14 Dec Most Incarcerated Individuals with Opioid Addiction Remain Untreated in Jail
MedicalResearch.com Interview with:
Ashish Thakrar, MD
Internal Medicine & Addiction Medicine
National Clinician Scholars Program
University of Pennsylvania
MedicalResearch.com: What is the background for this study?
Response: About 1.8 million Americans are currently incarcerated, more than any other country in the world per capita. Of those 1.8 million, about 1 in 7 suffers from opioid addiction, putting them at high risk of overdose and death, particularly in the weeks following release.
Opioid use disorder is a treatable condition, particularly with the medications buprenorphine or methadone, but historically, prisons and jails have not offered treatment. Over the past five years, a few states and municipalities have enacted policies to provide access for OUD treatment. We examined whether these policies were actually improving access to treatment.
MedicalResearch.com: What are the main findings?
Response: Buprenorphine use in jails and prisons increased dramatically over the past three years, from less than 100 to about 10,000 treated individuals per day. The bad news is that this is still far behind where we need to be. Only 4% of the incarcerated population were treated for opioid addiction with buprenorphine, the most commonly used treatment. That means, of all prisons with opioid addiction, more than 95% are still untreated. We should both celebrate the states like Rhode Island and Vermont that have made progress while recognizing that we still have a long way to go nation-wide.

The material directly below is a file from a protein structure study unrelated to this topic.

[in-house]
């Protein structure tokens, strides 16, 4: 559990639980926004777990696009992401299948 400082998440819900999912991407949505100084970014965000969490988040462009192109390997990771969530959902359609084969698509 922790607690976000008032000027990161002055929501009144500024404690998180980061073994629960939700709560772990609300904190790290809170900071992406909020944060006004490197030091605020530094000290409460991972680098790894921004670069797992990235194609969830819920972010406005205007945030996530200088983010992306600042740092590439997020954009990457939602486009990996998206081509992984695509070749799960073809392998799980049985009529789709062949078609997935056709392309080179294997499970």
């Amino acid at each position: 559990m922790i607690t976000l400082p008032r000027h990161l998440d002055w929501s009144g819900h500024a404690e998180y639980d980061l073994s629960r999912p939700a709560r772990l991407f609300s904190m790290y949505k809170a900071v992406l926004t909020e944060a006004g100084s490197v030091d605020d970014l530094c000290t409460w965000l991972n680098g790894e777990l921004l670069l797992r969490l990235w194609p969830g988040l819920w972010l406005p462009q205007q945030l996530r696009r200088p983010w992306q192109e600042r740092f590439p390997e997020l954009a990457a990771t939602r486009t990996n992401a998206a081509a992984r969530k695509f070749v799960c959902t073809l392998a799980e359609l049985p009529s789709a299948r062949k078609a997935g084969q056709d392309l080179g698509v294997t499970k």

MedicalResearch.com: What recommendations do you have for future research as a result of this work?
Response: Future work should explore the availability of methadone in jails and prisons. We were unable to describe methadone due to limitations in our data and due to the way methadone is procured by jails and prisons.
Thakrar AP, Alexander GC, Saloner B. Trends in Buprenorphine Use in US Jails and Prisons From 2016 to 2021. JAMA Netw Open. 2021;4(12):e2138807. doi:10.1001/jamanetworkopen.2021.38807
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